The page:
I have worked my neighborhood farm successfully for well over ten ears. I have dropped notepads and flyers, sent Just Listed and Just Sold postcards, held open houses-you name it. They know me. I recently got a call from someone looking to interview agents to represent them in the sale of their mother's house. They chose me, but wanted to clean up the home and not sell until October. They also owned a rental which they hadn't really discussed with me, other than to tell me that they had one. As would happen, I had a buyer who had been looking for just this kind of home-a second home in a great location near the beach. I approached these sellers, told them of my buyer, and gave them a market analysis of what the property would probably sell for were it to be listed in the MLS. Here's what happened:
•· Immediate reaction was, what kind of commission would we have to pay you. You have no marketing costs, and it's a quick easy sale. Never mind that it has taken me over ten years in the trenches to know the neighborhood and be able to put buyer and seller together. My value is in my knowledge but this just seems all too simple, After negotiating the commission down by a third, I felt pleased that I was able to offer them a better return, for I guess less work for me. I'm okay with that. Most of the public thinks that real estate people make too much money anyway.
•· Next came the offer. I came up with a price which I felt the house would sell for based on recent sales of comparable properties. They were appalled at how much less it was than what the house had appraised for in 2004-about 25% less. Which is about par for what has been happening in our market. They did their homework and actually looked up all the homes and their location. Their conclusion was that really their location was far superior to any of the others, and that it was worth considerably more. It didn't matter that the house needs major upgrading-built in 1965 with none or very little in upgrades. The price was increased by about 8% of what I had quoted. That's okay-it's their house. I started to feel like they were accusing me of trying to price their home too low just to make a quick buck. What I heard a lot was "We haven't even put the house on the market yet and they are offering us this much". They felt that there were a lot of buyers out there standing in line to buy their home the minute it came on the market. No way to prove them wrong. In fact they may be right.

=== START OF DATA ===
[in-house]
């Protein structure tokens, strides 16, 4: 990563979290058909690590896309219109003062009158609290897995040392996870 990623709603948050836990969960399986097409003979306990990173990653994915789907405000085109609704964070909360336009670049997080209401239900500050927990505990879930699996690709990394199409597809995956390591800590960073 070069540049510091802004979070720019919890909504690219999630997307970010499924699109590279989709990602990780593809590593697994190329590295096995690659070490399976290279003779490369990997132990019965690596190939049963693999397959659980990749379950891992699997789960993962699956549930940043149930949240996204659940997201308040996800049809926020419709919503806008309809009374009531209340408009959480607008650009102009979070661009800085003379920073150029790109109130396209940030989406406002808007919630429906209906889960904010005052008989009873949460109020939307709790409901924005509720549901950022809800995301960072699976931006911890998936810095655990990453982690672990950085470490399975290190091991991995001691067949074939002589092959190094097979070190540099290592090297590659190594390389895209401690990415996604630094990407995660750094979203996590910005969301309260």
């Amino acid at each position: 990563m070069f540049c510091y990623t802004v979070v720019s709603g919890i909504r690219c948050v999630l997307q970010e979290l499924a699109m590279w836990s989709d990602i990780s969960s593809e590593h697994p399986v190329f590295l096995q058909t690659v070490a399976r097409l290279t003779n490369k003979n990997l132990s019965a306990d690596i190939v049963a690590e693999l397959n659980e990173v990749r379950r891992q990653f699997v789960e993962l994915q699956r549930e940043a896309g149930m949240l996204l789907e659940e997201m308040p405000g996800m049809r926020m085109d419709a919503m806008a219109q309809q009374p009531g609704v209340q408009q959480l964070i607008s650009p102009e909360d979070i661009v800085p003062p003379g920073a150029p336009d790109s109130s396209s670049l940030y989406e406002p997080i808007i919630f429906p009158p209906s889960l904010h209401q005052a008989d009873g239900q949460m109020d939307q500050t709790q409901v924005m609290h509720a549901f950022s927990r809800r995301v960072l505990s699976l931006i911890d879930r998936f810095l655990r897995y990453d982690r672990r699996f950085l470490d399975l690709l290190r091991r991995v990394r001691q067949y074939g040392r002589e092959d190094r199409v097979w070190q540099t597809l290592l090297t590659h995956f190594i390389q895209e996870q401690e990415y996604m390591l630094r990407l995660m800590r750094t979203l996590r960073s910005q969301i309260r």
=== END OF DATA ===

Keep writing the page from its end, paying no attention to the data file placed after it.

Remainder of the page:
•· Buyer was disappointed to hear that the seller wasn't willing to "budge". They felt that the sellers wanted it their way or the highway. Buyers and sellers both look at negotiations that way. It's like if I come up this much, then they should come down this much. There really is no shoulds in the process. It's about whether or not the buyer and seller can agree on a price. If not, then one of them walks. I'm really kind of tired of hearing this conversation. Of course my job is trying to get them together on a price that makes sense to each of them. I guess that's what a sale is all about. But now that the buyer (who has fallen in love with the house and wants it) realizes that he has to pay a little more than what we figured was the current market value for the house, he wants someone else to fix this problem for him. And guess who that person might be. Yes. If I cut my commission, everyone is a winner. I have a quick sale, the seller is happy and so is the buyer. I asked him what about the service I provided in this transaction caused a pay cut for me. He stopped asking. Well not really. He made a few more attempts. I never knew that part of my job description was to make up any shortfall in price. I believe that this perception is more prevalent than we think. If I didn't believe that I brought to the table superior service by finding this home I may have succumbed to his request to cut my commission by another half percent. But we do provide a valuable service.
The transaction is proceeding, but very carefully.